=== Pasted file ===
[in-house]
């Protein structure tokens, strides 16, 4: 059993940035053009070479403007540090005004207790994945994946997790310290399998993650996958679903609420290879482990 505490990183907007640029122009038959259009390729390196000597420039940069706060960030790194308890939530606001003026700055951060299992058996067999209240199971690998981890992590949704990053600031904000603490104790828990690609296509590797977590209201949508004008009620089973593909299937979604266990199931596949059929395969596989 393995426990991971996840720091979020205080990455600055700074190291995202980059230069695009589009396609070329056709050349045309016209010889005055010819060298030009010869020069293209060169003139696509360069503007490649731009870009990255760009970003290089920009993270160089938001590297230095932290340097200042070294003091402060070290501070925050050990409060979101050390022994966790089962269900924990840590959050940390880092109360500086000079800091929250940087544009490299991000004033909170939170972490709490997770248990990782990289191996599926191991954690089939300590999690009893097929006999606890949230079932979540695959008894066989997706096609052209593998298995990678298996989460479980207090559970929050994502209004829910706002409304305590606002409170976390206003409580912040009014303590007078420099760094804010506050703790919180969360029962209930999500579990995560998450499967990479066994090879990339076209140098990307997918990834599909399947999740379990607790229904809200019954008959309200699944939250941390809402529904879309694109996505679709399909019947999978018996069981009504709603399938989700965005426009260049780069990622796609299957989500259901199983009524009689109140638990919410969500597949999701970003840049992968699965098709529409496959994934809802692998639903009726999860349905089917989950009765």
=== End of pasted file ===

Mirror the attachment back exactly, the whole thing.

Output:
[in-house]
């Protein structure tokens, strides 16, 4: 059993940035053009070479403007540090005004207790994945994946997790310290399998993650996958679903609420290879482990 505490990183907007640029122009038959259009390729390196000597420039940069706060960030790194308890939530606001003026700055951060299992058996067999209240199971690998981890992590949704990053600031904000603490104790828990690609296509590797977590209201949508004008009620089973593909299937979604266990199931596949059929395969596989 393995426990991971996840720091979020205080990455600055700074190291995202980059230069695009589009396609070329056709050349045309016209010889005055010819060298030009010869020069293209060169003139696509360069503007490649731009870009990255760009970003290089920009993270160089938001590297230095932290340097200042070294003091402060070290501070925050050990409060979101050390022994966790089962269900924990840590959050940390880092109360500086000079800091929250940087544009490299991000004033909170939170972490709490997770248990990782990289191996599926191991954690089939300590999690009893097929006999606890949230079932979540695959008894066989997706096609052209593998298995990678298996989460479980207090559970929050994502209004829910706002409304305590606002409170976390206003409580912040009014303590007078420099760094804010506050703790919180969360029962209930999500579990995560998450499967990479066994090879990339076209140098990307997918990834599909399947999740379990607790229904809200019954008959309200699944939250941390809402529904879309694109996505679709399909019947999978018996069981009504709603399938989700965005426009260049780069990622796609299957989500259901199983009524009689109140638990919410969500597949999701970003840049992968699965098709529409496959994934809802692998639903009726999860349905089917989950009765």